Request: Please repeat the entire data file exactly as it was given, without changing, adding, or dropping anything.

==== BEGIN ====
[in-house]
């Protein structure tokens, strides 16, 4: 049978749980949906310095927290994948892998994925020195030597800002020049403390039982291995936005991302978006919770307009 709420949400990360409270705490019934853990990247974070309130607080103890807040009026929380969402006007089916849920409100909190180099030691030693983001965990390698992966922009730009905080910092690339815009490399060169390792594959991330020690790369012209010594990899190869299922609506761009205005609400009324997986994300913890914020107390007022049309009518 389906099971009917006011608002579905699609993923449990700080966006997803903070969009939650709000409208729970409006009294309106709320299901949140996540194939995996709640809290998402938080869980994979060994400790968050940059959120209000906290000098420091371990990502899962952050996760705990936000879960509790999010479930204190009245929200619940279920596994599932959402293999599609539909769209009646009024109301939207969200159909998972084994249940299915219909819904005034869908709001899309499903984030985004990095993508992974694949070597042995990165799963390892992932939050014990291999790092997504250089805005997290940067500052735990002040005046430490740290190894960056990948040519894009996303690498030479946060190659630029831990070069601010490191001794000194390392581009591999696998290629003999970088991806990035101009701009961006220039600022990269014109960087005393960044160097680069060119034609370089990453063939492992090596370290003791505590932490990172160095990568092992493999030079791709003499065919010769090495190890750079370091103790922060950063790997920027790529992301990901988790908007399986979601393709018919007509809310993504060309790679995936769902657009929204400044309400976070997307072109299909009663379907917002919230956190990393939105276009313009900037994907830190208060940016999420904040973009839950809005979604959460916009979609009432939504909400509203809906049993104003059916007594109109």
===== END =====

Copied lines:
[in-house]
């Protein structure tokens, strides 16, 4: 049978749980949906310095927290994948892998994925020195030597800002020049403390039982291995936005991302978006919770307009 709420949400990360409270705490019934853990990247974070309130607080103890807040009026929380969402006007089916849920409100909190180099030691030693983001965990390698992966922009730009905080910092690339815009490399060169390792594959991330020690790369012209010594990899190869299922609506761009205005609400009324997986994300913890914020107390007022049309009518 389906099971009917006011608002579905699609993923449990700080966006997803903070969009939650709000409208729970409006009294309106709320299901949140996540194939995996709640809290998402938080869980994979060994400790968050940059959120209000906290000098420091371990990502899962952050996760705990936000879960509790999010479930204190009245929200619940279920596994599932959402293999599609539909769209009646009024109301939207969200159909998972084994249940299915219909819904005034869908709001899309499903984030985004990095993508992974694949070597042995990165799963390892992932939050014990291999790092997504250089805005997290940067500052735990002040005046430490740290190894960056990948040519894009996303690498030479946060190659630029831990070069601010490191001794000194390392581009591999696998290629003999970088991806990035101009701009961006220039600022990269014109960087005393960044160097680069060119034609370089990453063939492992090596370290003791505590932490990172160095990568092992493999030079791709003499065919010769090495190890750079370091103790922060950063790997920027790529992301990901988790908007399986979601393709018919007509809310993504060309790679995936769902657009929204400044309400976070997307072109299909009663379907917002919230956190990393939105276009313009900037994907830190208060940016999420904040973009839950809005979604959460916009979609009432939504909400509203809906049993104003059916007594109109």